State and Local Legal Blog

Mississippi Tort Claims Act — governmental misconduct

February 25, 2013
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The case of Tawanda Sandifer is a tragic story of a disturbed young woman who clearly was not getting the support she may have needed from her home, her school, her friends and family, and the government officials who are charged with her protection.

There are many lessons to be learned by Tawanda’s tragic death in 2006, but one of them has to do with liability for governments for behavior of their employees.

Lesson One:  Governmental immunity is waived for employee misconduct only if an employee is acting within the course and scope of his employment.  City of Jackson v. Powell, 917 So. 2d 59, 73 (Miss 2005).

Lesson Two:  An employee shall not be considered as acting within the course and scope of his employment and a governmental entity shall not be liable or be considered to have waived immunity for any conduct of its employees if the employee’s conduct constitutes…any criminal offense.  Miss. Code Ann. Section 11-46-7 (2).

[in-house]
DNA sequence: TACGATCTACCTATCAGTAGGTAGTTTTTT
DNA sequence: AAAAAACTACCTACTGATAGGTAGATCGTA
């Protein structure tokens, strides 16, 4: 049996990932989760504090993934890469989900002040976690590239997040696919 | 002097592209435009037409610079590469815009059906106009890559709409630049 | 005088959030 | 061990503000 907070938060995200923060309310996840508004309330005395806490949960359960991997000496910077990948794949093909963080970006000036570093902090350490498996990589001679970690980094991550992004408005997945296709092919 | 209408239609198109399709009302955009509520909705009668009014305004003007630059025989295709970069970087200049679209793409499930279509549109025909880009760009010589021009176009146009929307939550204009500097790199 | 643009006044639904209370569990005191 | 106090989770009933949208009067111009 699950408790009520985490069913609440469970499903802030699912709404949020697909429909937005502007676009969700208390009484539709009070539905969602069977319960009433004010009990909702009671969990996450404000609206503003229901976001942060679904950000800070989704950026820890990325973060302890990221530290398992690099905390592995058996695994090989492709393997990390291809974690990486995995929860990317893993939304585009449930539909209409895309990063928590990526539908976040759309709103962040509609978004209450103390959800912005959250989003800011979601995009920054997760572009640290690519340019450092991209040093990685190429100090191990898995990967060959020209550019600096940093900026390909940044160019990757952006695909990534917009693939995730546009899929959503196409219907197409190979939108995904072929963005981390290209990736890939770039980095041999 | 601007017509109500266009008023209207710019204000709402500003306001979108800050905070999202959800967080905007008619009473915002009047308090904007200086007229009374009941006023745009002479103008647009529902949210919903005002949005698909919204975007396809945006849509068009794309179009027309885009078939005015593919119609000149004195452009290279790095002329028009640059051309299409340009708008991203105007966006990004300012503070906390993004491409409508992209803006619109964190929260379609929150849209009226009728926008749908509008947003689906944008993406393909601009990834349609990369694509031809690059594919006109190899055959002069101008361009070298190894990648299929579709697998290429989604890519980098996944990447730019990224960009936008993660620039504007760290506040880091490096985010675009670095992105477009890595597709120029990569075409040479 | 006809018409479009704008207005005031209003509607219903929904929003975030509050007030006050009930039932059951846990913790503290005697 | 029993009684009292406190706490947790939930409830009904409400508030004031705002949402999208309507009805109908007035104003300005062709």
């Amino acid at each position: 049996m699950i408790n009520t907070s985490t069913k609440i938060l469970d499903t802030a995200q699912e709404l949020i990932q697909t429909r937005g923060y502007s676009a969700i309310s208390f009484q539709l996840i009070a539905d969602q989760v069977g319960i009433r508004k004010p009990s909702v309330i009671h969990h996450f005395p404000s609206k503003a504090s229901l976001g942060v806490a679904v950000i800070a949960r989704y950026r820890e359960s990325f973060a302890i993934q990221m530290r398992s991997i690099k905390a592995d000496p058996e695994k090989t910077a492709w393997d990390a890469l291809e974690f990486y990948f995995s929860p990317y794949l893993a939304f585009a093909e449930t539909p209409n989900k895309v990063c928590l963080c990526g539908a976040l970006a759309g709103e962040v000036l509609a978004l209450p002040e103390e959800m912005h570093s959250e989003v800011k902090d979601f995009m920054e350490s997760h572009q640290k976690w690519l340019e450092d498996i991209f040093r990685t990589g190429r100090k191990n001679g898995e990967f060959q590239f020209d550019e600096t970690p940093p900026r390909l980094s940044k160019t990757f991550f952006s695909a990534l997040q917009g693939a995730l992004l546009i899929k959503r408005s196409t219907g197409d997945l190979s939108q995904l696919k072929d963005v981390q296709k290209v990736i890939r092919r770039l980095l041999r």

Lesson Three:  Policemen who commit criminal activities with juveniles while they are not acting “within the course and scope of their employment when the alleged misconduct occurred” and were not “acting in furtherance of their employers’ business” do not subject their employer to any tort.

Lesson Four:  An employee’s personal unsanctioned recreational endeavors are beyond the course and scope of employment.  Cockrell v. Pearl River Valley Water Supply Dist., 856 So.2d 357, 362 (2004).

Lesson Five:  Do not depend on a governmental body to seriously investigate misconduct.  City of Jackson v. Powell, at 74.  “There is no doubt that the choice to employ and the manner of supervision of police officers does affect public policy, and the make-up of the police force interently affects the social policy of a city.  The manner in which a police department supervises, disciplines and regulates its police officers is a discretionary function of the government and thus the city is immune to suit under Section 11-46-9 (1) (d).

Oh woe are we!

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